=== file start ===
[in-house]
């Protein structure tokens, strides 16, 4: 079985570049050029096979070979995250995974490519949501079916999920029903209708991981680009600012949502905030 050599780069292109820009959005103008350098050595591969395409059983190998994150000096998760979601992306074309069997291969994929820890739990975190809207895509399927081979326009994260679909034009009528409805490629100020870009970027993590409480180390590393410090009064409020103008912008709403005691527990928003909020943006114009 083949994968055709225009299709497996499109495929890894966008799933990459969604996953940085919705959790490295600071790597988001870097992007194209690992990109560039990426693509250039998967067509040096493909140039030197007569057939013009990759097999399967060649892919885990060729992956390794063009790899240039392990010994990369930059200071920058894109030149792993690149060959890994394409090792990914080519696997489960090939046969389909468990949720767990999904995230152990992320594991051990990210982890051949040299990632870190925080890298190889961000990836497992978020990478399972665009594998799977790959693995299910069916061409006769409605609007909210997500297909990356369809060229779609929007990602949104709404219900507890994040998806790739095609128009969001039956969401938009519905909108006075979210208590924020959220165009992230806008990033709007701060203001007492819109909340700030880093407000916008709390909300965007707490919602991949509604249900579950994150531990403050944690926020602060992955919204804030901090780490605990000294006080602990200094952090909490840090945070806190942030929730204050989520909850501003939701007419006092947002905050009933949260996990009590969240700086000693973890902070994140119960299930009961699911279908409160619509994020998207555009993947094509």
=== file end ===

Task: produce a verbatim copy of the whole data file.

[in-house]
């Protein structure tokens, strides 16, 4: 079985570049050029096979070979995250995974490519949501079916999920029903209708991981680009600012949502905030 050599780069292109820009959005103008350098050595591969395409059983190998994150000096998760979601992306074309069997291969994929820890739990975190809207895509399927081979326009994260679909034009009528409805490629100020870009970027993590409480180390590393410090009064409020103008912008709403005691527990928003909020943006114009 083949994968055709225009299709497996499109495929890894966008799933990459969604996953940085919705959790490295600071790597988001870097992007194209690992990109560039990426693509250039998967067509040096493909140039030197007569057939013009990759097999399967060649892919885990060729992956390794063009790899240039392990010994990369930059200071920058894109030149792993690149060959890994394409090792990914080519696997489960090939046969389909468990949720767990999904995230152990992320594991051990990210982890051949040299990632870190925080890298190889961000990836497992978020990478399972665009594998799977790959693995299910069916061409006769409605609007909210997500297909990356369809060229779609929007990602949104709404219900507890994040998806790739095609128009969001039956969401938009519905909108006075979210208590924020959220165009992230806008990033709007701060203001007492819109909340700030880093407000916008709390909300965007707490919602991949509604249900579950994150531990403050944690926020602060992955919204804030901090780490605990000294006080602990200094952090909490840090945070806190942030929730204050989520909850501003939701007419006092947002905050009933949260996990009590969240700086000693973890902070994140119960299930009961699911279908409160619509994020998207555009993947094509």